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Adult-Acquired Flatfoot Deformity

Home » Conditions » Adult-Acquired Flatfoot Deformity

Adult-Acquired Flatfoot Deformity

Acknowledge Foot Pain & Seek Innovative Treatment

Adult-acquired flatfoot deformity (AAFD) is a painful, progressive condition that occurs when the soft tissues of the foot are overstretched and torn, causing the arch of the foot to collapse.

The posterior tibial tendon attaches to the bones on the inside of the foot, maintains the foot’s arch and provides the strength needed for feet to effectively push-off while walking. When this tendon loses its function, the bones will spread out of their aligned position and the foot will become “flat”—causing individuals to develop adult-acquired flatfoot deformity.

Without an AAFD repair, the condition may progress until the affected foot becomes entirely rigid and quite painful.


Who’s At Risk?

Reduce your risk.

Common risk factors associated with adult-acquired flatfoot deformity include:

  • Age. The risk of developing the condition increases with age, with middle-aged women between 40 and 60 being three times more likely to be affected by the condition than men.
  • Weight. Obese individuals consistently carry more weight, meaning that their bodies steadily experience more stress placed on their feet and ankles. Gradually, bearing extra weight will begin to flatten the arch of the foot, until the foot becomes completely “flat” from the bones spreading out of position.
  • Previous injury. Individuals who have experienced previous ankle trauma or surgery are at a higher risk to develop AAFD due to a previous form of joint deformity.
  • Diabetes. Due to disease-related nerve damage, diabetics are more prone to stressing their posterior tibial tendon and acquiring AAFD.
  • Inflammatory Arthritis. Arthritis degrades the cartilage in the ankle and foot joints and the ligaments that support the foot, causing the foot to change shape over time, eventually flattening it to cause adult-acquired flatfoot deformity.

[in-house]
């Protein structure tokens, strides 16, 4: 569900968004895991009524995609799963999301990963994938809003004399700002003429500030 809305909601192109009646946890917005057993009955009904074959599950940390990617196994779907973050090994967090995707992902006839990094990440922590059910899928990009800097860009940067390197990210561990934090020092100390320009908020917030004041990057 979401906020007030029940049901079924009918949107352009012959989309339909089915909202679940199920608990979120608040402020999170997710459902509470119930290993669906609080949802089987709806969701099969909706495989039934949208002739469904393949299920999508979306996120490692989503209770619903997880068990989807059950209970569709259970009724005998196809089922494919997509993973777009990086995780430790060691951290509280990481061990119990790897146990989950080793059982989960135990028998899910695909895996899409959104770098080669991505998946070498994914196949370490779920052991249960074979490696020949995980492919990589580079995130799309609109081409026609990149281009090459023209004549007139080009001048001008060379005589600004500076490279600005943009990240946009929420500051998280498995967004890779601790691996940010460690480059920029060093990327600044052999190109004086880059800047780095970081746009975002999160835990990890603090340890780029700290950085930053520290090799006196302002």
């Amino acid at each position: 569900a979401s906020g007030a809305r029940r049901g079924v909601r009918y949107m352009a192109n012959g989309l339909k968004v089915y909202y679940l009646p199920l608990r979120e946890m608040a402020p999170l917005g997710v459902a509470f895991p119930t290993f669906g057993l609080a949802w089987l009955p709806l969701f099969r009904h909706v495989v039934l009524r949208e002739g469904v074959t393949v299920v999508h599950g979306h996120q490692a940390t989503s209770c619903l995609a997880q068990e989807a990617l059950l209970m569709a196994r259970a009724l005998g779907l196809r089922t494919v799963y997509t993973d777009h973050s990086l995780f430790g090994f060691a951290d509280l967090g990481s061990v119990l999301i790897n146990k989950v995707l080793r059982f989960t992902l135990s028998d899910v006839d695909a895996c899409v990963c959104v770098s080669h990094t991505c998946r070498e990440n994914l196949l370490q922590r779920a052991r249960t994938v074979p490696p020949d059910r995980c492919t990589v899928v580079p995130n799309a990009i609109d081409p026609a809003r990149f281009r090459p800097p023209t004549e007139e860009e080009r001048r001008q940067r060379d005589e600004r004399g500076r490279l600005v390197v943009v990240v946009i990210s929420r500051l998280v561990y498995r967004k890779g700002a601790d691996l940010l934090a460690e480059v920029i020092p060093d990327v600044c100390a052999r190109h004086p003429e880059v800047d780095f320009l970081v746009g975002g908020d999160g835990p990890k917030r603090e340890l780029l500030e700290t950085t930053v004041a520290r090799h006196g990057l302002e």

Pinpoint your pain.

Common symptoms of adult-acquired flatfoot deformity include:

  • Pain and/or swelling. As a result of inflammation of the nerve inside the tarsal tunnel, tenderness where the posterior tendon resides may occur and be accompanied by a burning, shooting, tingling or stabbing pain.
  • Difficulty walking. Individuals may experience a constant ache while walking long distances or an inability to walk altogether.
  • Change in foot shape. As an individual’s tendon stretches, the arch in their foot flattens, causing a change in the shape of the foot.
  • Inability to tiptoe. If an individual’s posterior tendon is damaged, he or she may find it difficult, painful or impossible to raise their heels or stand solely on their foot’s toes.


Get the answers you need.

Diagnosis for adult-acquired flatfoot deformity is accomplished through a combination of physical evaluations and imaging tools, such as X-rays and MRIs.



Life’s too short to put up with pain.

If caught early, adult-acquired flatfoot can be effectively managed through non-surgical treatments, such as bracing, custom-molded orthotics or cast immobilization.When conservative care fails, our physicians will select a surgical treatment that will restore mobility, reduce pain and stop the progression of this serious foot condition. A surgical treatment will be selected that best suits your needs. Procedure options include tendon transfer, tendon debridement and joint fusion. Our foot and ankle surgeons may also perform an osteotomy, which involves surgically cutting and reshaping a bone to realign the foot.

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